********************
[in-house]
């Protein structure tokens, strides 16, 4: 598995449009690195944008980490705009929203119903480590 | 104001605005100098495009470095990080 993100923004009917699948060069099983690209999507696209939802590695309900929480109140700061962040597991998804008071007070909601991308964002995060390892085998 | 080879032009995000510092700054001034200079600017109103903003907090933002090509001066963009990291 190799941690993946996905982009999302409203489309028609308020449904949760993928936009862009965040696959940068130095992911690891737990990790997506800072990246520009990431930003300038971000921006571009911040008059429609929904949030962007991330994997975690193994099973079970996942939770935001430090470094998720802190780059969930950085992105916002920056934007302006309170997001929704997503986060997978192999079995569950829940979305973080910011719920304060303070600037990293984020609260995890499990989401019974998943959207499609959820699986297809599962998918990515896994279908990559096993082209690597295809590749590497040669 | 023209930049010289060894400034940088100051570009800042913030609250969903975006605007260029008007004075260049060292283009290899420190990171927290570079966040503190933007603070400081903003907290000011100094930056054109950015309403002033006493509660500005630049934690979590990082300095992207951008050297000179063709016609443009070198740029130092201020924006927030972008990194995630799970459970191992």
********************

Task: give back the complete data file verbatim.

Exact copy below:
[in-house]
């Protein structure tokens, strides 16, 4: 598995449009690195944008980490705009929203119903480590 | 104001605005100098495009470095990080 993100923004009917699948060069099983690209999507696209939802590695309900929480109140700061962040597991998804008071007070909601991308964002995060390892085998 | 080879032009995000510092700054001034200079600017109103903003907090933002090509001066963009990291 190799941690993946996905982009999302409203489309028609308020449904949760993928936009862009965040696959940068130095992911690891737990990790997506800072990246520009990431930003300038971000921006571009911040008059429609929904949030962007991330994997975690193994099973079970996942939770935001430090470094998720802190780059969930950085992105916002920056934007302006309170997001929704997503986060997978192999079995569950829940979305973080910011719920304060303070600037990293984020609260995890499990989401019974998943959207499609959820699986297809599962998918990515896994279908990559096993082209690597295809590749590497040669 | 023209930049010289060894400034940088100051570009800042913030609250969903975006605007260029008007004075260049060292283009290899420190990171927290570079966040503190933007603070400081903003907290000011100094930056054109950015309403002033006493509660500005630049934690979590990082300095992207951008050297000179063709016609443009070198740029130092201020924006927030972008990194995630799970459970191992």